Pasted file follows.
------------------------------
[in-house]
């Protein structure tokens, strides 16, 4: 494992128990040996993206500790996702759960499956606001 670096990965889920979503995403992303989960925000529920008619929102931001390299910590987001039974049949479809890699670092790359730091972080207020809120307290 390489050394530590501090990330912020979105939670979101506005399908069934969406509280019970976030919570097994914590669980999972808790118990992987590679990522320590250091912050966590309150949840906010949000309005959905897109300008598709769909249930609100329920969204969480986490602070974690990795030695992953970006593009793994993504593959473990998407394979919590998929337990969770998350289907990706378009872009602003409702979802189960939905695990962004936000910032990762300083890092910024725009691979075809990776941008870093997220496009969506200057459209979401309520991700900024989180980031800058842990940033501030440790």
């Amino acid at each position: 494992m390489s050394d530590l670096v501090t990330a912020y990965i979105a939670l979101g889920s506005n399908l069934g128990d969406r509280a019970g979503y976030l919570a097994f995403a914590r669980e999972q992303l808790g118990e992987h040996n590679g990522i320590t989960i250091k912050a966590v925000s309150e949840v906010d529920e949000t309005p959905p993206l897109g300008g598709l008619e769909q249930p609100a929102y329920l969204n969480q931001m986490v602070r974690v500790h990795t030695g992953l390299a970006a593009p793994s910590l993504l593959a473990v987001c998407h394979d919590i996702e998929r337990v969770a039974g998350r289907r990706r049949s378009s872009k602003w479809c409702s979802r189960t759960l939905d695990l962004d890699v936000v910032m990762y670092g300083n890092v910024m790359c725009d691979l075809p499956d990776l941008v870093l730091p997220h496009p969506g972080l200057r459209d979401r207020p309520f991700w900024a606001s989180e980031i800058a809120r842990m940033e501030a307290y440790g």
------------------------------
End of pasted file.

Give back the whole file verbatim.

[in-house]
């Protein structure tokens, strides 16, 4: 494992128990040996993206500790996702759960499956606001 670096990965889920979503995403992303989960925000529920008619929102931001390299910590987001039974049949479809890699670092790359730091972080207020809120307290 390489050394530590501090990330912020979105939670979101506005399908069934969406509280019970976030919570097994914590669980999972808790118990992987590679990522320590250091912050966590309150949840906010949000309005959905897109300008598709769909249930609100329920969204969480986490602070974690990795030695992953970006593009793994993504593959473990998407394979919590998929337990969770998350289907990706378009872009602003409702979802189960939905695990962004936000910032990762300083890092910024725009691979075809990776941008870093997220496009969506200057459209979401309520991700900024989180980031800058842990940033501030440790």
């Amino acid at each position: 494992m390489s050394d530590l670096v501090t990330a912020y990965i979105a939670l979101g889920s506005n399908l069934g128990d969406r509280a019970g979503y976030l919570a097994f995403a914590r669980e999972q992303l808790g118990e992987h040996n590679g990522i320590t989960i250091k912050a966590v925000s309150e949840v906010d529920e949000t309005p959905p993206l897109g300008g598709l008619e769909q249930p609100a929102y329920l969204n969480q931001m986490v602070r974690v500790h990795t030695g992953l390299a970006a593009p793994s910590l993504l593959a473990v987001c998407h394979d919590i996702e998929r337990v969770a039974g998350r289907r990706r049949s378009s872009k602003w479809c409702s979802r189960t759960l939905d695990l962004d890699v936000v910032m990762y670092g300083n890092v910024m790359c725009d691979l075809p499956d990776l941008v870093l730091p997220h496009p969506g972080l200057r459209d979401r207020p309520f991700w900024a606001s989180e980031i800058a809120r842990m940033e501030a307290y440790g």